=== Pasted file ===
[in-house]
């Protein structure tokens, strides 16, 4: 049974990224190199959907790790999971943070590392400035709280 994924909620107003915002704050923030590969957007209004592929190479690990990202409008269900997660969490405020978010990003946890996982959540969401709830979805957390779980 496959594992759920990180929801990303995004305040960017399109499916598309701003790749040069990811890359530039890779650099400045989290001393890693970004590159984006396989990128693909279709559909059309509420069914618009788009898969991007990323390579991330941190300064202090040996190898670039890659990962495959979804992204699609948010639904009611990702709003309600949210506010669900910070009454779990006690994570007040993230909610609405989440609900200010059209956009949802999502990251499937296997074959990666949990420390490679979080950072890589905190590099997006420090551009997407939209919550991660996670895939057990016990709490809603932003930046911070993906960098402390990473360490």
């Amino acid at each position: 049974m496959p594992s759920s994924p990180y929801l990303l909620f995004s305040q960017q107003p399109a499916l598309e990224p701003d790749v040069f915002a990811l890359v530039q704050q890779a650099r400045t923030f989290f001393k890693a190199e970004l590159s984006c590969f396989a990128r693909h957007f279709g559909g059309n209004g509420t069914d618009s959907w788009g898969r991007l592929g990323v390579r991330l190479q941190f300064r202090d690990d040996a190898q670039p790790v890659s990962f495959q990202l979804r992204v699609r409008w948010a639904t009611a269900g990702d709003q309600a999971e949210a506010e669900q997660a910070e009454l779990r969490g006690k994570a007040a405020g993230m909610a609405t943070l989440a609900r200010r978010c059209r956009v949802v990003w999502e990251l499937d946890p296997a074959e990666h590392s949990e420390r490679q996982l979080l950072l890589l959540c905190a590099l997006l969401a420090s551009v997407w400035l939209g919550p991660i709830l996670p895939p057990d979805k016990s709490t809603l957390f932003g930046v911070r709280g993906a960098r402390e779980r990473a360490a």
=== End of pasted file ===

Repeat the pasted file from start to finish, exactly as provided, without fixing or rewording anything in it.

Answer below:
[in-house]
């Protein structure tokens, strides 16, 4: 049974990224190199959907790790999971943070590392400035709280 994924909620107003915002704050923030590969957007209004592929190479690990990202409008269900997660969490405020978010990003946890996982959540969401709830979805957390779980 496959594992759920990180929801990303995004305040960017399109499916598309701003790749040069990811890359530039890779650099400045989290001393890693970004590159984006396989990128693909279709559909059309509420069914618009788009898969991007990323390579991330941190300064202090040996190898670039890659990962495959979804992204699609948010639904009611990702709003309600949210506010669900910070009454779990006690994570007040993230909610609405989440609900200010059209956009949802999502990251499937296997074959990666949990420390490679979080950072890589905190590099997006420090551009997407939209919550991660996670895939057990016990709490809603932003930046911070993906960098402390990473360490």
């Amino acid at each position: 049974m496959p594992s759920s994924p990180y929801l990303l909620f995004s305040q960017q107003p399109a499916l598309e990224p701003d790749v040069f915002a990811l890359v530039q704050q890779a650099r400045t923030f989290f001393k890693a190199e970004l590159s984006c590969f396989a990128r693909h957007f279709g559909g059309n209004g509420t069914d618009s959907w788009g898969r991007l592929g990323v390579r991330l190479q941190f300064r202090d690990d040996a190898q670039p790790v890659s990962f495959q990202l979804r992204v699609r409008w948010a639904t009611a269900g990702d709003q309600a999971e949210a506010e669900q997660a910070e009454l779990r969490g006690k994570a007040a405020g993230m909610a609405t943070l989440a609900r200010r978010c059209r956009v949802v990003w999502e990251l499937d946890p296997a074959e990666h590392s949990e420390r490679q996982l979080l950072l890589l959540c905190a590099l997006l969401a420090s551009v997407w400035l939209g919550p991660i709830l996670p895939p057990d979805k016990s709490t809603l957390f932003g930046v911070r709280g993906a960098r402390e779980r990473a360490a």